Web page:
In the sixty-eight years between the Titanic’s iceberg collision and the Prinsendam’s engine-room fire, the cruise ship industry saw communication and navigational technology advances that could have saved the Titanic. Unlike her doomed predecessor, the Prinsendam had a public address system, telephones, radiotelephony, radiotelegraphy, and a VHF radio direction finder, radar, echo sounding, an automatic pilot, a gyro compass, and plenty of walkie-talkies for the ship’s crew and officers. Her course could be tracked by the Coast Guard’s satellite rescue system AMVER, was within range of Coast Guard cutters and just barely within range of its helicopters.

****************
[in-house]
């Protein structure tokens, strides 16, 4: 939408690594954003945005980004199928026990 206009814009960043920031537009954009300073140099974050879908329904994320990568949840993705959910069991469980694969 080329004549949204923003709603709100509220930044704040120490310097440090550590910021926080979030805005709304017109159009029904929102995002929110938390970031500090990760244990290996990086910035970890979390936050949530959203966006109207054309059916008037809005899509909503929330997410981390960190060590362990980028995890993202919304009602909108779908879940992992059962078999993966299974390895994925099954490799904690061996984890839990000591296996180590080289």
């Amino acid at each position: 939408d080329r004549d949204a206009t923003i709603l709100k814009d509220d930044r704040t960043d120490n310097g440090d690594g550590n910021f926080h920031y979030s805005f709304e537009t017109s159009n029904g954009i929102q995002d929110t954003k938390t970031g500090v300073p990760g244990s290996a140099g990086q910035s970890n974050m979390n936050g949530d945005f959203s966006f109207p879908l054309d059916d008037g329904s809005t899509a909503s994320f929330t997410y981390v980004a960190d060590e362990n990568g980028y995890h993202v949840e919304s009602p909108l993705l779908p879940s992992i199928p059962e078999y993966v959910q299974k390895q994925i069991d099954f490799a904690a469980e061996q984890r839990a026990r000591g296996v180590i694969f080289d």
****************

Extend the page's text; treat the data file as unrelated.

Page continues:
But the passenger-and-crew-filled lifeboats were now in the cold water of the Gulf of Alaska, and the Prinsendam continued to burn. The question was, Would there be enough time? Told in the hour-by-hour style of Walter Lord’s classic Titanic narrative, A Night to Remember, author Jeffers recreates the drama of one of the most dramatic and difficult sea-rescue operations ever conducted.